Talking about risk- genuine conversation of lip service? (guest blog from Ralph Frank)


The phrase ‘risk-adjusted returns’ appears frequently in literature and conversation related to investment strategies and products.  Returns are (relatively) easily calculated and demonstrated, particularly looking back in time.  The risk part of the phrase is more difficult to identify in relevant context, let alone to quantify.  Consequently, is talking about risk-adjusted returns likely to be beneficial (to investors in particular) or is it an exercise in obfuscation?

The first stage, to my mind, in defining an investment strategy for most investors is to set a clear objective – how can success, or progress towards it, be assessed if it hasn’t been identified?  The presence of an objective also helps with defining relevant, and related, risk metrics.  For example:

  • An investor aiming to outperform the FTSE 100 by 2% p.a. over 5 years might define risk as deviating from the index and consequently specify the related risk metric in terms of tracking error; or
  • The trustees of a defined benefit pension fund aiming to be 100% funded might define risk in terms of a fall in the funding level and thus specify the related risk metric in terms of draw-down (of the funding level); etc.

There is no single ‘correct’ risk metric although I do think there is a most appropriate risk metric for each specified objective.  The absence of a specified objective complicates matters.

Volatility is commonly employed as a risk metric, and is often used interchangeably with ‘risk’.  Volatility might well be a relevant risk metric for a trader but how many savers, particularly those of the long-term variety, are actually traders?  Even in cases where volatility is relevant, a mismatch between the trading horizon and the volatility calculation period might bring the relevance into question.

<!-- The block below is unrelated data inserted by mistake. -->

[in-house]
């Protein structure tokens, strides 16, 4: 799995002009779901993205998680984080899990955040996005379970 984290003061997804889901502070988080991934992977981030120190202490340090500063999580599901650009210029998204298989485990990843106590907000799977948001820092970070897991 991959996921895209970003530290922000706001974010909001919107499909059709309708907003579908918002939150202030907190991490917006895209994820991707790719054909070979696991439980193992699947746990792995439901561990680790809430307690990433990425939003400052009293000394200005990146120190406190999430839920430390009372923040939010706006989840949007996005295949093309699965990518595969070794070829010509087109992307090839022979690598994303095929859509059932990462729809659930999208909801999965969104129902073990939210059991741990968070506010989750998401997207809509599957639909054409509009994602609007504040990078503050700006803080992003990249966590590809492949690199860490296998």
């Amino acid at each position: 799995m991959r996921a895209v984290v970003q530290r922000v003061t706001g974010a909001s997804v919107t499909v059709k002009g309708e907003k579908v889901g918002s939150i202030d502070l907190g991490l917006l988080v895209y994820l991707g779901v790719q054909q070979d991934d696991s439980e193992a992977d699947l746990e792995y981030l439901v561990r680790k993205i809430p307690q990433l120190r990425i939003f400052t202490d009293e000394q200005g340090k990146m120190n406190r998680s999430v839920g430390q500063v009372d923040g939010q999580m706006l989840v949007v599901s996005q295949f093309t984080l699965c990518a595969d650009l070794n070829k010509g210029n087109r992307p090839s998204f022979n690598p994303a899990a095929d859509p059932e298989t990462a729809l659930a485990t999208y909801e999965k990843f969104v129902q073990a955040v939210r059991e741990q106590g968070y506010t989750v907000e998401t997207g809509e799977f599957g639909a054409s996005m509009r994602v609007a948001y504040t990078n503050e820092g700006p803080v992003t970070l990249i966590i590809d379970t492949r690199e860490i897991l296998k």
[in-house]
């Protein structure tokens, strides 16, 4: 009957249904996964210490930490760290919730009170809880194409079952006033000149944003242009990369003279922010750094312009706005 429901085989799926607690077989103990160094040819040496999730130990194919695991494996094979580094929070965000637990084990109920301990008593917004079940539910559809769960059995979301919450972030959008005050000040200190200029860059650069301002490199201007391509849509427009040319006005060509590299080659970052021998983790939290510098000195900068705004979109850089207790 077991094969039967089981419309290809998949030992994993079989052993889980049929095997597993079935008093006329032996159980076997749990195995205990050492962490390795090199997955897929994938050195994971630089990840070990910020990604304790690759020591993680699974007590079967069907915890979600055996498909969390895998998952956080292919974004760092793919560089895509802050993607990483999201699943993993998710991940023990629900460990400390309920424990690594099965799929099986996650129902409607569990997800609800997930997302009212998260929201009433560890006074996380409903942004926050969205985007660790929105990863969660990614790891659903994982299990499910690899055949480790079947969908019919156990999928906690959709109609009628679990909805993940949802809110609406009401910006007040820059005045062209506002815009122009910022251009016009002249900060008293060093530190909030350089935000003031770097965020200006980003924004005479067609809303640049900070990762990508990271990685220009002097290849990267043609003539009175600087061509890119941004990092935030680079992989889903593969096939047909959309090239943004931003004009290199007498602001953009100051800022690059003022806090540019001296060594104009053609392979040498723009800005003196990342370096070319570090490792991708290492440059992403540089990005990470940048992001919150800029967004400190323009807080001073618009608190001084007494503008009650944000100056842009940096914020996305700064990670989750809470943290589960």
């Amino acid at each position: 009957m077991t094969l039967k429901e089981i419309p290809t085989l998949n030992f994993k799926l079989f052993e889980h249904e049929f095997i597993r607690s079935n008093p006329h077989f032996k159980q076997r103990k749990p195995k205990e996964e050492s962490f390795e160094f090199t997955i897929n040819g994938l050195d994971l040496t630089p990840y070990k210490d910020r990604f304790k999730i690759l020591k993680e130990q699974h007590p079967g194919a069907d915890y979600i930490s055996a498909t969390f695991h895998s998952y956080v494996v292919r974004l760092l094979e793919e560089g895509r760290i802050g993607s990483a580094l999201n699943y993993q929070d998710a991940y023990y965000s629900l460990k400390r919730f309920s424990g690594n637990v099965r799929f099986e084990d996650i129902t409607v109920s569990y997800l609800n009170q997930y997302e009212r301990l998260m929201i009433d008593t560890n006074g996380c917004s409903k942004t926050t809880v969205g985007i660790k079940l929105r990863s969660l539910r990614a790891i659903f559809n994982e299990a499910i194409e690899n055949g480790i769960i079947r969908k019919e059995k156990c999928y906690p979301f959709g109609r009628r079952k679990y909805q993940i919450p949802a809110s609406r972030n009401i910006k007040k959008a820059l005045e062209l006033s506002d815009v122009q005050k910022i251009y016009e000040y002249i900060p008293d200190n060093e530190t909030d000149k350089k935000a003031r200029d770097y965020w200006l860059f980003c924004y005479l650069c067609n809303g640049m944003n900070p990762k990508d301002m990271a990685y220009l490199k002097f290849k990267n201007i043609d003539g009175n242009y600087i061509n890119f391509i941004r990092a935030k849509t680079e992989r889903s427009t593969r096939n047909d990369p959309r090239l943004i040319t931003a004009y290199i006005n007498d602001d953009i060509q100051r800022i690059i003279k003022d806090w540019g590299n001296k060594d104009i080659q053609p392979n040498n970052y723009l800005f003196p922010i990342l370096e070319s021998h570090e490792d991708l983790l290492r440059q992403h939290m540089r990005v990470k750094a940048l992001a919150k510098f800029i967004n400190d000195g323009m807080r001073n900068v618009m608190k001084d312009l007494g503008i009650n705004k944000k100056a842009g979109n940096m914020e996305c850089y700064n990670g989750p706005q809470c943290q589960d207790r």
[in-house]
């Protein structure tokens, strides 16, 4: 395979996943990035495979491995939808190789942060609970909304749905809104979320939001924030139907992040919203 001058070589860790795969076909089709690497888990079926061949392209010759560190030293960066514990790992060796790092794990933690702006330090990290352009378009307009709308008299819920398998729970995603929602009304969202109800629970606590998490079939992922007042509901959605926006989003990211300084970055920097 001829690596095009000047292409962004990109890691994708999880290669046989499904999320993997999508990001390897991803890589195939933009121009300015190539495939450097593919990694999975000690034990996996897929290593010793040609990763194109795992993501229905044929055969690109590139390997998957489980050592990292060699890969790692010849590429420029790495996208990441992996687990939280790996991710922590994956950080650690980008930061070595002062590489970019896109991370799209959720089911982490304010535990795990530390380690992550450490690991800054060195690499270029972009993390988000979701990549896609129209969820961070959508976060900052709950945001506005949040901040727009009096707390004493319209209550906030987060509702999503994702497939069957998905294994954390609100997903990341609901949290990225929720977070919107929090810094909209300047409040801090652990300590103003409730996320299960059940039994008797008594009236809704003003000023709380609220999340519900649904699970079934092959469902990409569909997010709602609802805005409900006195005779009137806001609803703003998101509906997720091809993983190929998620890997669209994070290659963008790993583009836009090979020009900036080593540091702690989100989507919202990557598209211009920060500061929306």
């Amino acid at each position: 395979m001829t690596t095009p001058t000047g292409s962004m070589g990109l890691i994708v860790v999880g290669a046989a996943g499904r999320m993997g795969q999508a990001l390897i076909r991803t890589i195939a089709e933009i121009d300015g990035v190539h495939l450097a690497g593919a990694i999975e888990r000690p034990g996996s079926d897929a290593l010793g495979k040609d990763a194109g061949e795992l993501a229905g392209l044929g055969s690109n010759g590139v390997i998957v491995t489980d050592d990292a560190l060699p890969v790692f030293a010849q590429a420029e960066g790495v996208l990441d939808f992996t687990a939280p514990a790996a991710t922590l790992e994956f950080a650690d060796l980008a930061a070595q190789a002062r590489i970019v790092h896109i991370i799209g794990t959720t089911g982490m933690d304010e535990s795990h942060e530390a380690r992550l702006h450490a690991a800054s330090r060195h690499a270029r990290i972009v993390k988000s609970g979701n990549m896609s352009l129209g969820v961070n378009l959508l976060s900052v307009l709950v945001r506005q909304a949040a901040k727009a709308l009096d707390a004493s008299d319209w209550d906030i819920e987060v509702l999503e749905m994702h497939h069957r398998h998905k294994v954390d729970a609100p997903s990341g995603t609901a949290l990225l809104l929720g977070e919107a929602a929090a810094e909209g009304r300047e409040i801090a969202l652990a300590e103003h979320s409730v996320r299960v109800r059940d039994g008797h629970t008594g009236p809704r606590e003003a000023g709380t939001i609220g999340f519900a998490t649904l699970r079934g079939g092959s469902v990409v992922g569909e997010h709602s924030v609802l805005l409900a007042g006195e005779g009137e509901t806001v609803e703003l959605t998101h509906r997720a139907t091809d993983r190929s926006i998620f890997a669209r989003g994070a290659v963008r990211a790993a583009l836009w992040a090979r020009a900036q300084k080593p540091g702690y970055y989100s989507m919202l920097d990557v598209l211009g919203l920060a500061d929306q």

Key Investor Information Documents (“KIIDs”) do contain statements about risk and return although I question how helpful these statements actually are.  Generally, the statements are quite bland and unhelpful, for example creating a range from “lower risk/potentially lower rewards” to “higher risk/potentially higher rewards” and then plotting the product in question somewhere along this range.  This unhelpful starting point might then be taken a step further with statements along the lines of “this indicator is based on historical data and may not be a reliable indication of the future risk profile of the fund. The risk and reward category shown is not guaranteed to remain unchanged and may shift over time. The lowest category does not mean ‘risk free’. The value of your investment and any income from it can fall as well as rise and you are not certain of making profits; losses may be made”.  My investments only expose me to the future performance from the point of investing so I don’t draw much from these KIID indicators.

The KIIDs provide a summary of the risk factors underlying the investment in question.  A more comprehensive listing of the risks that the investment is exposed to is set out in the more detailed related documentation.  The prospectus of the fund-range from which the preceding KIID quote was drawn sets out the following risk factors (I have removed country-specific risk factors for the sake of brevity): “accounting; active management; allocation of charges; basis; cancellation; cash flow; concentration; counterparty; credit; derivatives; dilution; discount; disinvestment; efficient portfolio management; emerging markets; equity investment; exchange rates; hedged share classes; high yield bonds; inflation; initial charges; interest rate; large flow disruption; legal and documentation; loss; market action; market closure; money market instrument; objectives; past performance; political expropriation; pricing and liquidity; prudency; redemption; remittance restrictions; securities lending; settlement and custody; short exposure; smaller companies; spread; suspension; tax; term; third party operational; uncertainty; and yield”.